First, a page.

A piece published on the website of Justice for Men & Boys (and the women who love them), the political party of which I’m the chairman, in February 2019:
A piece by Charles Bremner in yesterday’s Times:
The French parliament has voted to banish the words “mother” and “father” from official paperwork in the education system to tackle discrimination against gay parents.
Children’s documents will instead refer to Parent 1 and Parent 2. The move has angered conservatives and Christians who argue that it signals the country’s moral decline.
Groups fiercely opposed to gay marriage have called for civil disobedience if, as is widely expected, the move is approved by the Senate. Traditionalists claim that the next move will be to delete the words mother and father from the French language.
MPs from President Macron’s République en Marche party passed the legal amendment in the interests of “anchoring in the diversity of families of children in the law”. Gay marriage became legal in France six years ago.
The amendment says: “To prevent discrimination, school enrolment, class registers, parental authorisations and all other official forms involving children must mention only Parent 1 and Parent 2.”
The measure was welcomed by the parties of the centre and left. The Federation for the Council of Secondary School Parents said: “This is a very good thing. It takes into account the changing situation of families. This is in tune with the new law against bullying because children who do not fit into the usual boxes are targets of bullying.”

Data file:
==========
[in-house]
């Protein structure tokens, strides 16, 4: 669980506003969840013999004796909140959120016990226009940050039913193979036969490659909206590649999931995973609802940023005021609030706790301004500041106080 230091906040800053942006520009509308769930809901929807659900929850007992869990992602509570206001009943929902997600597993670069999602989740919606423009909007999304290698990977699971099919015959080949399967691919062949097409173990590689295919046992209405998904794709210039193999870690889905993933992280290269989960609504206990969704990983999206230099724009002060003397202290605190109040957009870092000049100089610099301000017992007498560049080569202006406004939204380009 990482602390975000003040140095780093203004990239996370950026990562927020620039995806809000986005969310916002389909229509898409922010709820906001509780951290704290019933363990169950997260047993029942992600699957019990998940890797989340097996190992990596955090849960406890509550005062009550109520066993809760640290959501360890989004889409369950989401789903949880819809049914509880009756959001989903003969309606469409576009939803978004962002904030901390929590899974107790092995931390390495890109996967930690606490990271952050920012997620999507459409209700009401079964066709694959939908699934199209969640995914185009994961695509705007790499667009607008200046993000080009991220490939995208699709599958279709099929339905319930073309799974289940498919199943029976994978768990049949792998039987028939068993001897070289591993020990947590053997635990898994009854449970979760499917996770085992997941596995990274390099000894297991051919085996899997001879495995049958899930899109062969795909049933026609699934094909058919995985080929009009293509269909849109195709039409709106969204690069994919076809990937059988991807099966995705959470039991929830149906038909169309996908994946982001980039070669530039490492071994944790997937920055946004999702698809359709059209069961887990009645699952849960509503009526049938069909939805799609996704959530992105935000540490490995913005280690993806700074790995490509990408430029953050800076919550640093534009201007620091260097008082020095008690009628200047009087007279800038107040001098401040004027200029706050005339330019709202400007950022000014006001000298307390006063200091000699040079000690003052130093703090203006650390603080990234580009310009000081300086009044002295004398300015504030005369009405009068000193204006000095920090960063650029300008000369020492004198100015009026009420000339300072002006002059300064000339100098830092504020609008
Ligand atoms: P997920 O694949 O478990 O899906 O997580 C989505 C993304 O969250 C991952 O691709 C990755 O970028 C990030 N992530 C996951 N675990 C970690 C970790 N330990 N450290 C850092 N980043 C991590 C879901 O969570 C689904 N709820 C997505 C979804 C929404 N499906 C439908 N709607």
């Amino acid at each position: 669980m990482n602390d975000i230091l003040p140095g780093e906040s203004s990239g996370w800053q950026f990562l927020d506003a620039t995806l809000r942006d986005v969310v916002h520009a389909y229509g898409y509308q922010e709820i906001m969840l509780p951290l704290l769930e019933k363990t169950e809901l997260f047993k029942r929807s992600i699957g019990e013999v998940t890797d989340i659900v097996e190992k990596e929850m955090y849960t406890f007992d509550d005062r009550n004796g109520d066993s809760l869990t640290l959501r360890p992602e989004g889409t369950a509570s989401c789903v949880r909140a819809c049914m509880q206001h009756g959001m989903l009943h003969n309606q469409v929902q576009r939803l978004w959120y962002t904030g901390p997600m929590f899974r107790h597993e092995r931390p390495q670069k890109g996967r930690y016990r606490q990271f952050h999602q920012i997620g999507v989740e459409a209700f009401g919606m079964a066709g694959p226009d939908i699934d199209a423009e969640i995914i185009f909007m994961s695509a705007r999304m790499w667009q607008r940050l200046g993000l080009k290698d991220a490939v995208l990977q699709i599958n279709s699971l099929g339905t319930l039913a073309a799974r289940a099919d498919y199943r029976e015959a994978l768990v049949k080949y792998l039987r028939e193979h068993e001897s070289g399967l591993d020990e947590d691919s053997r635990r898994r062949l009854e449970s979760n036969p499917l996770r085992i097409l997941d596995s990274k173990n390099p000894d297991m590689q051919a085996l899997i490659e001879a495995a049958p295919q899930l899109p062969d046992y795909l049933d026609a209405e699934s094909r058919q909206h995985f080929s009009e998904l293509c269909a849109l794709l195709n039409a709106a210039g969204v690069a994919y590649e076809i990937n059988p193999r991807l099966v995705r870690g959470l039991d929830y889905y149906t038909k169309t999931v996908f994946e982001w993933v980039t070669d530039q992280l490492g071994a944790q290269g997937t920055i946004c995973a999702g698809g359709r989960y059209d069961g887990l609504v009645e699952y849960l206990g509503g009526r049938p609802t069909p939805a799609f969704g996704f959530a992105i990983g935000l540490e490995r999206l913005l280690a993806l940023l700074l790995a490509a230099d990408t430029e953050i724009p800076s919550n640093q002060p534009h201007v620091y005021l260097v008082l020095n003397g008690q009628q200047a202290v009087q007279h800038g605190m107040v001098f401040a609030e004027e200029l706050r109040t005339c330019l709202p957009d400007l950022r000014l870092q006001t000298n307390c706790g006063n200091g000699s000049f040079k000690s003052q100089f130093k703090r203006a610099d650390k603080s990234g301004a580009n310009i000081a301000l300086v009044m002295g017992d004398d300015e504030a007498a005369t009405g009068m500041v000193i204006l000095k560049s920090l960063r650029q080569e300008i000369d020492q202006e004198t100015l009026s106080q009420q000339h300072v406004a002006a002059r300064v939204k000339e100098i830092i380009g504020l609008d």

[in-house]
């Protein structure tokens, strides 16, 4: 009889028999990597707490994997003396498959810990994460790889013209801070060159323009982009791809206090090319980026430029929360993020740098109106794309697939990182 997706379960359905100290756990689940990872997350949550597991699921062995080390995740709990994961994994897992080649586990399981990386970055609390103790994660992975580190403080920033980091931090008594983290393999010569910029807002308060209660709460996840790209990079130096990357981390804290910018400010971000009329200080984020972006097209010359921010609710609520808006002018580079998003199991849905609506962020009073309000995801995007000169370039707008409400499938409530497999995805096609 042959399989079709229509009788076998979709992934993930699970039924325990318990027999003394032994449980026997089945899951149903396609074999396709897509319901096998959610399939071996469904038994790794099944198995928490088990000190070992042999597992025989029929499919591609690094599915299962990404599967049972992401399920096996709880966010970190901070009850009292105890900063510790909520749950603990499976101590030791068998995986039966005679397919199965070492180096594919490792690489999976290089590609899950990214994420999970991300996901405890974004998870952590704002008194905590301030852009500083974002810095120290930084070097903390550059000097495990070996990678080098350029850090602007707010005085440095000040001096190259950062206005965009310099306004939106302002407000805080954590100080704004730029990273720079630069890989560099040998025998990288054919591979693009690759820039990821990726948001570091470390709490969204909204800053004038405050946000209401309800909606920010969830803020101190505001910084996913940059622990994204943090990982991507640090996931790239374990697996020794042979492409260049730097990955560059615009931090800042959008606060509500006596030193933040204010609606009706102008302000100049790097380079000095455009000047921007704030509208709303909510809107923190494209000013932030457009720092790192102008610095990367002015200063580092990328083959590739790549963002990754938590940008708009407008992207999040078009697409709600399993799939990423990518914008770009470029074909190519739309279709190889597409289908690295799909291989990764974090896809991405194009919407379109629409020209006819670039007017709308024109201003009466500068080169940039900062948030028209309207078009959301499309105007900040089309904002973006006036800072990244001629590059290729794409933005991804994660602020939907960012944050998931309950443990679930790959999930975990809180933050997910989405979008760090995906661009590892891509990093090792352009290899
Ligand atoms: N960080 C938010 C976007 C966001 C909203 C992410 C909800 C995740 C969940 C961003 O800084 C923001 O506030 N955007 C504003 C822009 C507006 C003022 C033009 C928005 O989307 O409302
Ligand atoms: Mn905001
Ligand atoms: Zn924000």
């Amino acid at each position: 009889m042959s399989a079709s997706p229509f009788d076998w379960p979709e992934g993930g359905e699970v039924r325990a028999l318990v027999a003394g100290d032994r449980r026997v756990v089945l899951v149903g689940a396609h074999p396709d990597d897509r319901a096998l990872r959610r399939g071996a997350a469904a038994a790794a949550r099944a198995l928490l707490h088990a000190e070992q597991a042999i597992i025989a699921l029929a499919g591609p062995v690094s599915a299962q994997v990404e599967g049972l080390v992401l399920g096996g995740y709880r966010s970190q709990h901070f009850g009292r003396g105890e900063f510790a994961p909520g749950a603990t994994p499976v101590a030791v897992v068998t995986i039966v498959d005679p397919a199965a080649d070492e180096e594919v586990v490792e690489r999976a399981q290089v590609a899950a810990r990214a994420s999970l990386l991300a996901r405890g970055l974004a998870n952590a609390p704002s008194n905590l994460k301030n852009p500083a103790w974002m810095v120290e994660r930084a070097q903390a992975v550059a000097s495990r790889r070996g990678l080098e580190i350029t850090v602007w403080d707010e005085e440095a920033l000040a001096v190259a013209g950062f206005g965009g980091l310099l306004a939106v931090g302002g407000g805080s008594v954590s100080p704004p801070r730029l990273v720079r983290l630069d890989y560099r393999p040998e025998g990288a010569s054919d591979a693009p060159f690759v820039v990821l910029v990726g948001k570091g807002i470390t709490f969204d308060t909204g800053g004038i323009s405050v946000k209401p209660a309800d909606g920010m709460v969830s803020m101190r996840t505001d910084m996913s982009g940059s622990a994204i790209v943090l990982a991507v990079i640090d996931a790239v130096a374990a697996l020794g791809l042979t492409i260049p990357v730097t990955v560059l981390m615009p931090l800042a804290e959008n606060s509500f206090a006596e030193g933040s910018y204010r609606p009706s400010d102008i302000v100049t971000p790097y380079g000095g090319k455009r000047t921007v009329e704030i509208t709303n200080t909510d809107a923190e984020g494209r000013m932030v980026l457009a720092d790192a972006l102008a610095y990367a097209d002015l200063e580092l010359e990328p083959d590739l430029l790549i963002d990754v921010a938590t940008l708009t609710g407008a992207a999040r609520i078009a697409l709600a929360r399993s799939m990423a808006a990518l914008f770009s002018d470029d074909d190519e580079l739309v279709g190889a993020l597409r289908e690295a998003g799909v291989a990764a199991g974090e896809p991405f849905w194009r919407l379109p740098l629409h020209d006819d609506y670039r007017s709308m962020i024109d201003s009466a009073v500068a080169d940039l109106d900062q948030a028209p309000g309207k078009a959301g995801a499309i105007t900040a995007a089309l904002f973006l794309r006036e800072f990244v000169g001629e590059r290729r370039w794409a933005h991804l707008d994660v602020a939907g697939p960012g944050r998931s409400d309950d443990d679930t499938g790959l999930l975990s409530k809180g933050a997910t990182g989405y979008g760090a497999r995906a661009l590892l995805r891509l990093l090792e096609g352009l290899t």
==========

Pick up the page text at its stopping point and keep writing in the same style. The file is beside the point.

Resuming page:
The removal of les pères and les mères was not backed by the education minister, Jean-Michel Blanquer.
The Association of Homoparental Families gave it a mixed welcome because it forced all couples to choose a hierarchy. Alexandre Urwicz, its president, asked: “Who is Parent No 1, who is Parent No 2?” However, he said that it was a good step towards the eventual elimination of parental gender throughout official paperwork.
Anne Hidalgo, the Socialist mayor of Paris, has already imposed gender-neutral language in all the city’s administrative affairs, using the terms Parent 1 and Parent 2 as well as other inclusive language. The move is strongly opposed by traditionalists because it distorts French grammar to combine masculine and feminine endings when referring to people.
Opponents claim that the gender-free rule is proof that France will be forced to abandon the natural structures of human society.
Laurent Wauquiez, leader of the conservative Republicans party, the main opposition, promised to reverse the move if elected. It would feed the gilets jaunes anti-system revolt because “our citizens do not share anything with the political class nor the policies they are imposing”, he said.
Ludovine de la Rochère, leader of the Catholic Demonstration for All, condemned the neutral parent idea as “absolutely dehumanising”. Her organisation mounted mass protests against the gay marriage law. “Children need guidance,” she said.“This amendment goes towards the disappearance of fundamental references.”
Alliance Vita, a militant anti-abortion, anti-gay marriage association, called for civil disobedience. Tugdual Derville, its director, said: “We invite parents to refuse to fill out the boxes, which attempt to erase their identity through gender neutrality.”
Jean-Pierre Winter, a psychoanalyst, told Le Figaro: “We are only at the beginning of a process that will neutralise the difference between the sexes up to the elimination of mentions of man and woman on identity papers”.
Mr Macron is under fire over his promise to introduce taxpayer-funded IVF for lesbians this year. He is, however, refusing to approve surrogacy, which remains illegal in France. Couples are increasingly going abroad to have surrogate babies.
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